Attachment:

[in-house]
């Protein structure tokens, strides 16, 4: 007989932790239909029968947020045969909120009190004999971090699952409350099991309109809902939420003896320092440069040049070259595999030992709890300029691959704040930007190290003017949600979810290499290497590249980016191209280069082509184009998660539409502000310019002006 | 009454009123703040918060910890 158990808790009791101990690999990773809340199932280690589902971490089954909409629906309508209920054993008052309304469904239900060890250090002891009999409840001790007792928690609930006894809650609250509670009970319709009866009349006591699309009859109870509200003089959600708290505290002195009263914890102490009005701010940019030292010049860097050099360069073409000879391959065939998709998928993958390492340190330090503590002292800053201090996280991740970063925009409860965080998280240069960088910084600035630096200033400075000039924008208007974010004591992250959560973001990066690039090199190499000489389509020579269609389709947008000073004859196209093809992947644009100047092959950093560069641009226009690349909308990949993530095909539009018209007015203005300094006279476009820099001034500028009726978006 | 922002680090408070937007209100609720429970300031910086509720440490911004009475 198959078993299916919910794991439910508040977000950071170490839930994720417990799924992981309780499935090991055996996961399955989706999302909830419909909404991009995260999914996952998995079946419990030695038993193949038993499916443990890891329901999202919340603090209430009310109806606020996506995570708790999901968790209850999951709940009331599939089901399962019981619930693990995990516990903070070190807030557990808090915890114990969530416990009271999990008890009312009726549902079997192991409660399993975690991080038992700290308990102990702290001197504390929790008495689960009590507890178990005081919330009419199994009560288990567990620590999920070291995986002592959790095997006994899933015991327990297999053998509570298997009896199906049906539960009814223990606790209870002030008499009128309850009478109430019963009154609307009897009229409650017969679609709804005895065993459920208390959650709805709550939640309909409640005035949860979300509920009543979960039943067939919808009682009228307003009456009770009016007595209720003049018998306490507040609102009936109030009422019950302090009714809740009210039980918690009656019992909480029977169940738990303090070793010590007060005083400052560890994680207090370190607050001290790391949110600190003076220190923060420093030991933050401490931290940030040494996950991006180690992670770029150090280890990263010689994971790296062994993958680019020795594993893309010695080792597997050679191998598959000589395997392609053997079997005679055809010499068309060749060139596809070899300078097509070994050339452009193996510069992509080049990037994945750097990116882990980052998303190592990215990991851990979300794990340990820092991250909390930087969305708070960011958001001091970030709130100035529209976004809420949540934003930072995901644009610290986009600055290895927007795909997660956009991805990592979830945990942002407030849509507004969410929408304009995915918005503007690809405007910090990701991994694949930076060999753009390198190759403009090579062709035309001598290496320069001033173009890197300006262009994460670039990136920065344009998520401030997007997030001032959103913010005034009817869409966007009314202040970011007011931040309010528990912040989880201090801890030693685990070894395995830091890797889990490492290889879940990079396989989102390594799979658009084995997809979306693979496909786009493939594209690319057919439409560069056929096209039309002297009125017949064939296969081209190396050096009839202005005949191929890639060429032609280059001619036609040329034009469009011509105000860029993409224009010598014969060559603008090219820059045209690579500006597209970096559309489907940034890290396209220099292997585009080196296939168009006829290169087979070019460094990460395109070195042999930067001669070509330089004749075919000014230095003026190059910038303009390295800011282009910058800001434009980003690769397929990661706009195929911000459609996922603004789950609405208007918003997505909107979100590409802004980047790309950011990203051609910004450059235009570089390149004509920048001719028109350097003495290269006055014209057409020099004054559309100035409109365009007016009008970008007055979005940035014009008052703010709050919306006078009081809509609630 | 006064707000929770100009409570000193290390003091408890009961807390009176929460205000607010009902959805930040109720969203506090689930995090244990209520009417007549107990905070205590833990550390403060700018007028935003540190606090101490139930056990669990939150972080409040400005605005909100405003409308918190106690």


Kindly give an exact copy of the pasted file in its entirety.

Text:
[in-house]
């Protein structure tokens, strides 16, 4: 007989932790239909029968947020045969909120009190004999971090699952409350099991309109809902939420003896320092440069040049070259595999030992709890300029691959704040930007190290003017949600979810290499290497590249980016191209280069082509184009998660539409502000310019002006 | 009454009123703040918060910890 158990808790009791101990690999990773809340199932280690589902971490089954909409629906309508209920054993008052309304469904239900060890250090002891009999409840001790007792928690609930006894809650609250509670009970319709009866009349006591699309009859109870509200003089959600708290505290002195009263914890102490009005701010940019030292010049860097050099360069073409000879391959065939998709998928993958390492340190330090503590002292800053201090996280991740970063925009409860965080998280240069960088910084600035630096200033400075000039924008208007974010004591992250959560973001990066690039090199190499000489389509020579269609389709947008000073004859196209093809992947644009100047092959950093560069641009226009690349909308990949993530095909539009018209007015203005300094006279476009820099001034500028009726978006 | 922002680090408070937007209100609720429970300031910086509720440490911004009475 198959078993299916919910794991439910508040977000950071170490839930994720417990799924992981309780499935090991055996996961399955989706999302909830419909909404991009995260999914996952998995079946419990030695038993193949038993499916443990890891329901999202919340603090209430009310109806606020996506995570708790999901968790209850999951709940009331599939089901399962019981619930693990995990516990903070070190807030557990808090915890114990969530416990009271999990008890009312009726549902079997192991409660399993975690991080038992700290308990102990702290001197504390929790008495689960009590507890178990005081919330009419199994009560288990567990620590999920070291995986002592959790095997006994899933015991327990297999053998509570298997009896199906049906539960009814223990606790209870002030008499009128309850009478109430019963009154609307009897009229409650017969679609709804005895065993459920208390959650709805709550939640309909409640005035949860979300509920009543979960039943067939919808009682009228307003009456009770009016007595209720003049018998306490507040609102009936109030009422019950302090009714809740009210039980918690009656019992909480029977169940738990303090070793010590007060005083400052560890994680207090370190607050001290790391949110600190003076220190923060420093030991933050401490931290940030040494996950991006180690992670770029150090280890990263010689994971790296062994993958680019020795594993893309010695080792597997050679191998598959000589395997392609053997079997005679055809010499068309060749060139596809070899300078097509070994050339452009193996510069992509080049990037994945750097990116882990980052998303190592990215990991851990979300794990340990820092991250909390930087969305708070960011958001001091970030709130100035529209976004809420949540934003930072995901644009610290986009600055290895927007795909997660956009991805990592979830945990942002407030849509507004969410929408304009995915918005503007690809405007910090990701991994694949930076060999753009390198190759403009090579062709035309001598290496320069001033173009890197300006262009994460670039990136920065344009998520401030997007997030001032959103913010005034009817869409966007009314202040970011007011931040309010528990912040989880201090801890030693685990070894395995830091890797889990490492290889879940990079396989989102390594799979658009084995997809979306693979496909786009493939594209690319057919439409560069056929096209039309002297009125017949064939296969081209190396050096009839202005005949191929890639060429032609280059001619036609040329034009469009011509105000860029993409224009010598014969060559603008090219820059045209690579500006597209970096559309489907940034890290396209220099292997585009080196296939168009006829290169087979070019460094990460395109070195042999930067001669070509330089004749075919000014230095003026190059910038303009390295800011282009910058800001434009980003690769397929990661706009195929911000459609996922603004789950609405208007918003997505909107979100590409802004980047790309950011990203051609910004450059235009570089390149004509920048001719028109350097003495290269006055014209057409020099004054559309100035409109365009007016009008970008007055979005940035014009008052703010709050919306006078009081809509609630 | 006064707000929770100009409570000193290390003091408890009961807390009176929460205000607010009902959805930040109720969203506090689930995090244990209520009417007549107990905070205590833990550390403060700018007028935003540190606090101490139930056990669990939150972080409040400005605005909100405003409308918190106690």